Morency, Jackson and Wynn squandered their starting opportunities with injuries, allowing Grant to step in at midseason and rack up 956 yards with eight touchdowns. His encore was even better, going for a franchise-record 201 yards and three TDs in the divisional playoff win over Seattle.
Jackson, a second-round draft pick, wasn't ready to be the lead guy at the start of the season, but he gradually found his way late in the season and has room to grow.
Morency, the anointed starter before he suffered a knee injury on the first day of training camp, is nothing more than a serviceable third-down back.
Wynn and Herron will have a fight on their hands in the offseason to try to regain a roster spot. The young duo of Hall, a converted linebacker, and Kuhn gained plenty of seasoning as lead blockers and wound up working in tandem late in the season in a wrinkle put in by McCarthy with an inverted wishbone.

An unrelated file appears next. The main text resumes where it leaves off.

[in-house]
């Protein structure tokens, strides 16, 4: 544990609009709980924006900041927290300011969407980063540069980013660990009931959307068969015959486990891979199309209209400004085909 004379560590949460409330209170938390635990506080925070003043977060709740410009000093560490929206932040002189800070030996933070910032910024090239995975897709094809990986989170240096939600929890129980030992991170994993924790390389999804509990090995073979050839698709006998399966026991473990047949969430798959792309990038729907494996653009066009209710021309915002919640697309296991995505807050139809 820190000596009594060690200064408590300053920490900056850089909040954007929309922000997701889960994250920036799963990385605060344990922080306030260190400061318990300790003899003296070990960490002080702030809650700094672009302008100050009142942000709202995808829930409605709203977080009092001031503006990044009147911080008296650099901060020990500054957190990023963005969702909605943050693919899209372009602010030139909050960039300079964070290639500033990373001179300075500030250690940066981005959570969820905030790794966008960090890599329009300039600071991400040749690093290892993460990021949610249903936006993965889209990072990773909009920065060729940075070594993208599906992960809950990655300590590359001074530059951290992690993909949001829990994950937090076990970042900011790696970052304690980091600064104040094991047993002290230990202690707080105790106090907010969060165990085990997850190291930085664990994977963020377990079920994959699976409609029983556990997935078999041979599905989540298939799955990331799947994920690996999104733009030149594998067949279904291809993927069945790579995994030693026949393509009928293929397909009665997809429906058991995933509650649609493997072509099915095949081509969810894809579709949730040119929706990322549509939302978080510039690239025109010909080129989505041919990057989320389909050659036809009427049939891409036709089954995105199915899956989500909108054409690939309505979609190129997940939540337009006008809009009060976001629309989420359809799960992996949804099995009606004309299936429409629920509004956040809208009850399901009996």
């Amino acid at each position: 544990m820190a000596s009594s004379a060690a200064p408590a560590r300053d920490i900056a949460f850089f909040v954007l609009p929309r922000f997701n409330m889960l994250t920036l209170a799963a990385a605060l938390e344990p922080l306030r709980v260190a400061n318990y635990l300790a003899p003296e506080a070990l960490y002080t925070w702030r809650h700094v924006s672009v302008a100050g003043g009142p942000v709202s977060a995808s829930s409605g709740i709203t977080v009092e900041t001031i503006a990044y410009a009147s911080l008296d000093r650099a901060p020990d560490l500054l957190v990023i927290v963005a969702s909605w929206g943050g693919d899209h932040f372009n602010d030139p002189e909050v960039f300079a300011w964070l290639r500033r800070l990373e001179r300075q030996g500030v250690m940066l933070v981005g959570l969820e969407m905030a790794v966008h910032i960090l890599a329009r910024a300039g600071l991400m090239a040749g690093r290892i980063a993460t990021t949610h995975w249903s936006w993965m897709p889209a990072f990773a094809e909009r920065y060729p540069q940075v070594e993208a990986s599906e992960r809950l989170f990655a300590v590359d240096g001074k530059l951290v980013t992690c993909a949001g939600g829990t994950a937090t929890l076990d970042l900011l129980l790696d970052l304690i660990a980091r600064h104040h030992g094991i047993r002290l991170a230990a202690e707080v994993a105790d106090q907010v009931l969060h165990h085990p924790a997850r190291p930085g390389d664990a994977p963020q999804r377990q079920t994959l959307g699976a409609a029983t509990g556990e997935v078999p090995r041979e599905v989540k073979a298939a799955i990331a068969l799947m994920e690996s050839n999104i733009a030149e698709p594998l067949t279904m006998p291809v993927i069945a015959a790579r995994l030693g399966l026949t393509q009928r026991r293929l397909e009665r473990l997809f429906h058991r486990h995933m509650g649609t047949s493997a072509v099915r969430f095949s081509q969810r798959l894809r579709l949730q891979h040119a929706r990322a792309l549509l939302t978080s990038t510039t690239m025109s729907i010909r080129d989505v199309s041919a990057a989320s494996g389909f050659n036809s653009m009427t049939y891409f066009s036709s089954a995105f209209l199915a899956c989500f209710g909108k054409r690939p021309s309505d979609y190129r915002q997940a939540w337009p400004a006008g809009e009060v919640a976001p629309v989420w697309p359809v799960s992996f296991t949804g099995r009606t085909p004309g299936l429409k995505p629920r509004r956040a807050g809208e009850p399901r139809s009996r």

Lee didn't let go of the starting job handed to him last offseason and established himself as one of the better downfield threats at tight end in the league. He was second on the team with six touchdown catches and ranked third with 48 receptions for 575 yards.
Conversely, three-time Pro Bowler Franks languished through a season in which he lost the top job after seven years, sustained a knee injury in Week 6 that cost him eight games and finished with a career-low 18 catches with three touchdowns. Franks has only 68 receptions and four TDs in the last three seasons, all of which are in the midst of a seven-year, $28 million contract extension he received in 2005. He might not be long for Green Bay anymore, especially if young prospect Humphrey can rebound from the season-ending broken fibula he suffered on the first day of training camp.
Krause is considered a better receiver than blocker but had only two catches after being promoted from the practice squad at midseason.
The collection of Driver, Jennings, Jones, Robinson and Martin inherited nicknames of "Big Five" and "Fab Five" with McCarthy's deploying them (and occasionally Lee at one of the spots) in five-receiver sets.